Thursday, July 23, 2009

Aphorisms IX - Who watches the Watchmen?

As I haven't changed my heading aphorism in a long time and in the light of recent revelations ...

- Member of Parliament expenses

- the National Health Service IT programme to keep all our healthcare records in one massive database

- government plans to introduce a national ID database

- various losses of confidential data on computers, USB sticks and even paper, both civil and military

- Joao de Menezes murder by the UK police

etc etc

it is time to change my head aphorism to ...

Quis custodiet ipsos custodes.

" Who watches the Watchmen?"

from Juvenal's Satires, VI, 347 - epigraph to the 1987 US Tower Commission Report into the Iran-Contra affair.

Monday, July 20, 2009

A Lover's Sonnet

What'll I do when you
are far away
and I am blue
What'll I do?

What'll I do when I
am wondering who
is kissing you
What'll I do?

What'll I do with just a photograph
to tell my troubles to?

When I'm alone with
only dreams of you
that won't come true
What'll I do?

© 1997 H. Stephenson

Friday, July 17, 2009

A Tale of Three Doctors, a Nurse Practitioner and a Pissing Contest

Obviously, the family has lost any natural resistance to malaria over the last three years and there are two malaria prophylaxis drugs recommended for children of Kezia's age travelling to countries with malaria:

Malarone with side-effects: neutropenia, pancytopenia.

Mefloquine with side-effects: principally psychological (bad dreams etc, nothing haematological)

Kezia's consultant wrote to our GP practice in the UK requesting they prescibe Kezia with Mefloquine. Our family doctor here recommends that Kezia takes Mefloquine.

Jaime and Kezia have been taking various vaccines over the last couple of weeks. And the "Nurse Specialist in paediatric and adult vaccinations" insists that Kezia takes Malarone, that she hasn't prescribed Mefloquine in ten years, and won't, that she has much experience in malaria prophylaxis.

Has she experience in paedeatric oncology/haematology? Has she experience in paedeatric oncology/haematology in malarial zones?

My brother Pete is going to try and get through to the Doctor rather than the "Nurse Specialist" tomorrow and sort this out. Thanks bruv.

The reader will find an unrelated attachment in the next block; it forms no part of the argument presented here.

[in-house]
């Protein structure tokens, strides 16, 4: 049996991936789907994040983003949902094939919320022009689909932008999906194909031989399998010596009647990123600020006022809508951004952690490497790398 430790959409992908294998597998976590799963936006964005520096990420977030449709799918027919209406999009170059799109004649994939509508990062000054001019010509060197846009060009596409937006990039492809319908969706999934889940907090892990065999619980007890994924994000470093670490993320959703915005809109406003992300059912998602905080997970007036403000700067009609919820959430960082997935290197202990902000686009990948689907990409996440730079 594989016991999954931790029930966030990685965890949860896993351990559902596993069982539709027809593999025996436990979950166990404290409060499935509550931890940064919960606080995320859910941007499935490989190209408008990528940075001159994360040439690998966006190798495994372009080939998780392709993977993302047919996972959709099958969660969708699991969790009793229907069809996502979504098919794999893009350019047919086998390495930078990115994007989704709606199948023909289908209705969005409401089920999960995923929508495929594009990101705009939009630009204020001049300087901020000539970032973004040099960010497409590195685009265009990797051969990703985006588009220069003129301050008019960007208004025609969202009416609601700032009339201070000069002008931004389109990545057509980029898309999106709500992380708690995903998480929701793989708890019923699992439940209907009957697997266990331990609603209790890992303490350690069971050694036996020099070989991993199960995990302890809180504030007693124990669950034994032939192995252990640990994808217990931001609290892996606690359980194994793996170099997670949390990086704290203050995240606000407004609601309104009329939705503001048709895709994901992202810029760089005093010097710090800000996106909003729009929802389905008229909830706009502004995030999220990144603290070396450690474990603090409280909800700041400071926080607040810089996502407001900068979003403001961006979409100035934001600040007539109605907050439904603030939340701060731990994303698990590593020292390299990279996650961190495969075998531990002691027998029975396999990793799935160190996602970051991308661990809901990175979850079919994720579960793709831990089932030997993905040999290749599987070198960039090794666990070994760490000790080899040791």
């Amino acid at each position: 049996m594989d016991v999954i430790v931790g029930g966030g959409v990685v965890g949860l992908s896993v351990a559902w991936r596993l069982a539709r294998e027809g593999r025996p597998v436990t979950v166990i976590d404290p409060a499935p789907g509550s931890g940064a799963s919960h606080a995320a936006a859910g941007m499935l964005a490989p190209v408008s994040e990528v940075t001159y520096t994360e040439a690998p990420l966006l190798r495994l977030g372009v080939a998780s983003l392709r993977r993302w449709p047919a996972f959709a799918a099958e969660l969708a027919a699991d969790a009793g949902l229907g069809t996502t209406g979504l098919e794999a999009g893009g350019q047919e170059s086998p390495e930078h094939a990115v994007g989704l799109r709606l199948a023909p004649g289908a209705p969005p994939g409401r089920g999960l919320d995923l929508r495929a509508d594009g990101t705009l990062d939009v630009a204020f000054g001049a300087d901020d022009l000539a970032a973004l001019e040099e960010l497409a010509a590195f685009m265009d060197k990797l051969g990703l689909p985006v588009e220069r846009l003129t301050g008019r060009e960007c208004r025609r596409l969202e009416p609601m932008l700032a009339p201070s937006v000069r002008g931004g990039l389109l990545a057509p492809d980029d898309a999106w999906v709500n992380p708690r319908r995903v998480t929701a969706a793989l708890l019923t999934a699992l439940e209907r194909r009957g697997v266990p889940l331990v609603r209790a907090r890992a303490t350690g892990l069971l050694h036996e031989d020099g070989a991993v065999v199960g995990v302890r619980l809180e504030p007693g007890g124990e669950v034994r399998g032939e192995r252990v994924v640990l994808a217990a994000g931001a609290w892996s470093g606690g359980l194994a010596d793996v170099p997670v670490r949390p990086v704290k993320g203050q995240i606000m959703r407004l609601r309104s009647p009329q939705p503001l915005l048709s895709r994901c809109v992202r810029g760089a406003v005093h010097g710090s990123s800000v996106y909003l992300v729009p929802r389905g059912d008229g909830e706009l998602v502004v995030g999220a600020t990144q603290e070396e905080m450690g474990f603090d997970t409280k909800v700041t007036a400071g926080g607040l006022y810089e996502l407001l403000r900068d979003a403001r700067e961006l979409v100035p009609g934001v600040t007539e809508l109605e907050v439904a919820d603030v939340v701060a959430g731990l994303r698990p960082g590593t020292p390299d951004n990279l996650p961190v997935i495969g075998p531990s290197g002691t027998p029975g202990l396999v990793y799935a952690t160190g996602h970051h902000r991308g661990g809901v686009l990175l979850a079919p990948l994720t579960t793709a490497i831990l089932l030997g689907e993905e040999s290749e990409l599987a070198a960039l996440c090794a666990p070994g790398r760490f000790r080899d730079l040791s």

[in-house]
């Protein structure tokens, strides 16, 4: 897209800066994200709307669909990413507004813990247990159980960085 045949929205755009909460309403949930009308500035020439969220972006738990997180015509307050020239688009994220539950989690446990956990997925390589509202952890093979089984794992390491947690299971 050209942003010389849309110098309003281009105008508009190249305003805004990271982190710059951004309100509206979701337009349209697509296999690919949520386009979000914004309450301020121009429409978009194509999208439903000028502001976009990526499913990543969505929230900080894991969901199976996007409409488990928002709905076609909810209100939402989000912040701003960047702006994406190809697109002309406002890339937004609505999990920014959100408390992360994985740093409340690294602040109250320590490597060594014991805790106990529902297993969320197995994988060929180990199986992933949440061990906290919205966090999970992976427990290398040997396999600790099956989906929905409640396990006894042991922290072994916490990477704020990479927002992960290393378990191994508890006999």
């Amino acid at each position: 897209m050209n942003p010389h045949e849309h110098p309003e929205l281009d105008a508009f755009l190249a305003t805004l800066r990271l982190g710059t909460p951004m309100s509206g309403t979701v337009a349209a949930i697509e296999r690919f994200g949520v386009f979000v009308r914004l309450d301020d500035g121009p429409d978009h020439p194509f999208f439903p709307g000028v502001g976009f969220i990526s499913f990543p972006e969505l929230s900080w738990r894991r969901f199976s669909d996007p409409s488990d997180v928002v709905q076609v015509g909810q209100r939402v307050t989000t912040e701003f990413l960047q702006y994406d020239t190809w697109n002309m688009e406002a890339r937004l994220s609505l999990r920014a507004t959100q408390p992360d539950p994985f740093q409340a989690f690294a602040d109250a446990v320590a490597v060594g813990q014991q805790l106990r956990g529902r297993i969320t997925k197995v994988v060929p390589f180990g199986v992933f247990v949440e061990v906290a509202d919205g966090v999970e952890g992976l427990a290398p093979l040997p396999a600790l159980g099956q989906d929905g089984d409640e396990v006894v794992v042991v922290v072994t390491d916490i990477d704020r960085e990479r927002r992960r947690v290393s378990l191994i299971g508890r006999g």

Afrox - you have a long way to go.

And Drs Crippen and Rant you will hear more from me on "Nurse Specialists".

Wednesday, July 15, 2009

OGC Gateway Reviews - FOIA Response

Response from the Office of Government of Commerce regarding my FOIA request regarding North West and West Midlands SHA Gateway Reviews into IT. (Open in new tab to enlarge).

It seems the OGC's review of 2006 never took place!

Here we Go - Oh! Barfing all over the Ward!

Hello everyone, plus even more new people! Are you absolutely barking? Do you know what you've let yourselves in for? Indeed you do. And you're in good company.

Well, that was an ‘interesting’ week, in the sense of the Chinese curse ‘may you live in interesting times’…

Last Wednesday I went for my first dose of radiotherapy, (I have 30 doses to look forward to) which involved being stapled to a piece of steel for 25 minutes inside the mask I have had made up for me. To say it fits my face & throat like a glove is a bizarre exaggeration. It’s so tight that I can’t even open my EYES when I’ve got it on. Now THAT’S sensory deprivation for you. In fact, to riff off my Ripley / Alien theme, it really isn’t much different to having a face-hugger adhere to my face (thankfully without tube down throat planting alien seed in my stomach…)

Luckily, I’m not claustrophobic, and I can just about relax & persuade myself that it’s a bizarre, beepy, if oddly futuristic sci-fi spa treatment. Yes, I do have a lively imagination. Good thing too!

Anyhow, got that out of the way, and because it was Week One, I had to have one quick dose of chemo.

Quick? Well, that was the plan.

However, I had the worst reaction to any of my treatment so far.